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Aert de Gelder, 'Judah and Tamar'
On loan from the Royal Picture Gallery Maurithuis, The Hague, © Mauritshuis
According to the story from the Old Testament (Genesis 38) Judah, having consented to the marriage of his youngest son to his daughter-in-law Tamar, failed to keep his word when the boy came of age. In revenge Tamar disguised herself as a prostitute and seduced Judah, after having received his ring, bracelet and staff. She later produced these pledges, thus saving her life, and bore him two sons.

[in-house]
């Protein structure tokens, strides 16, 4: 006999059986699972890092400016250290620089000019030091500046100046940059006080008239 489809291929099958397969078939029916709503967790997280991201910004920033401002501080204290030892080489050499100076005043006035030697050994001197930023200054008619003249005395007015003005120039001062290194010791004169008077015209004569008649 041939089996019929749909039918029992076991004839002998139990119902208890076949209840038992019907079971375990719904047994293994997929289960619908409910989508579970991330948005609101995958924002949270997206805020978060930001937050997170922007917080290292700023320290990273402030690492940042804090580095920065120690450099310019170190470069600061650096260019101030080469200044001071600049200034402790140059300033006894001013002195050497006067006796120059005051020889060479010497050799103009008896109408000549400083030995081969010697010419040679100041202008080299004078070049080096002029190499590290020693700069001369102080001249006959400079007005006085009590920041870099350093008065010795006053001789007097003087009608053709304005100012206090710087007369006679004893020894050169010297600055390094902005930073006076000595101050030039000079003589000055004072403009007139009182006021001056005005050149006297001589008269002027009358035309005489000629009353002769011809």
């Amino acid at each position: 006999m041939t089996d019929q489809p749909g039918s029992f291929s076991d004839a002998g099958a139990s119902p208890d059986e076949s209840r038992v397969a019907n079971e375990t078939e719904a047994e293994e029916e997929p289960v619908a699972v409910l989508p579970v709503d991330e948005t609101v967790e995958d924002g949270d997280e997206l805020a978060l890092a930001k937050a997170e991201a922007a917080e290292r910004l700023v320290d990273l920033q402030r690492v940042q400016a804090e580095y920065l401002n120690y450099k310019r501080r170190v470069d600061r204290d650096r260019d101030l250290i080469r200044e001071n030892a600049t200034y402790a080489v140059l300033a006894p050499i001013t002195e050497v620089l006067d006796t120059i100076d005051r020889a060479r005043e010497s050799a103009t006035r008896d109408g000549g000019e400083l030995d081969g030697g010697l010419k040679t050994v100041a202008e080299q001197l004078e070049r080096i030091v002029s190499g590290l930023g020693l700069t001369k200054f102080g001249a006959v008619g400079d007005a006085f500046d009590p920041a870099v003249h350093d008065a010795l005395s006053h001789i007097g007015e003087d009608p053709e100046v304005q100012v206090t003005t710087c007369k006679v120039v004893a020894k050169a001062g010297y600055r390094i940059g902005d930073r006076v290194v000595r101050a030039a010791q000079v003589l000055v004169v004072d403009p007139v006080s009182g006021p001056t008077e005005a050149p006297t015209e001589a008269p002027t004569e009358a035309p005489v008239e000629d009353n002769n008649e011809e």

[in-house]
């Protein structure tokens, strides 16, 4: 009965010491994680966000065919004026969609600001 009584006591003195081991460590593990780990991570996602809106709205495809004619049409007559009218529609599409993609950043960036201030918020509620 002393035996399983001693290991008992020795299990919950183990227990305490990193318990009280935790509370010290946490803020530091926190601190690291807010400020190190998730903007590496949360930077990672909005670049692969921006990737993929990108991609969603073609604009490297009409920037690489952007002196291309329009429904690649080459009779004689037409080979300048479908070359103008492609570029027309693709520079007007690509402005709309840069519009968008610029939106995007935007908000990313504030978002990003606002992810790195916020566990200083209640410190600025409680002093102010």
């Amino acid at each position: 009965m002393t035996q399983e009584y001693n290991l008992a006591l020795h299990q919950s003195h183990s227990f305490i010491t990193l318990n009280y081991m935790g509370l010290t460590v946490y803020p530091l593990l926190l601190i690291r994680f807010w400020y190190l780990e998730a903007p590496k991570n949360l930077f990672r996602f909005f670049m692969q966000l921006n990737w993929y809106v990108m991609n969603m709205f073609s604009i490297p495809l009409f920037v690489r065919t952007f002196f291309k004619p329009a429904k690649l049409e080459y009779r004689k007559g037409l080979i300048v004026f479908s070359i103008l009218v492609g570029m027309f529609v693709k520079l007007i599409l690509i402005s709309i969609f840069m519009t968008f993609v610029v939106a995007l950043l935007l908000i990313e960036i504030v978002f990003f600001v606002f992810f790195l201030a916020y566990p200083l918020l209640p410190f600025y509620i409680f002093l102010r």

This painting shows the moment when Tamar demands the pledges from Judah. Old Testament stories were popular subjects for paintings in 17th-century Holland and contemporary viewers would have immediately recognised the source for this picture.

Aert de Gelder, a native of Dordrecht, was Rembrandt's last pupil. He worked in his studio in Amsterdam in the 1660s before returning to Dordrecht. De Gelder's style, with its loose and fluid brushstrokes and muted palette, remained remarkably close to Rembrandt's late style, while the general taste at the time favoured a Flemish-influenced more colourful and tightly executed manner of painting.

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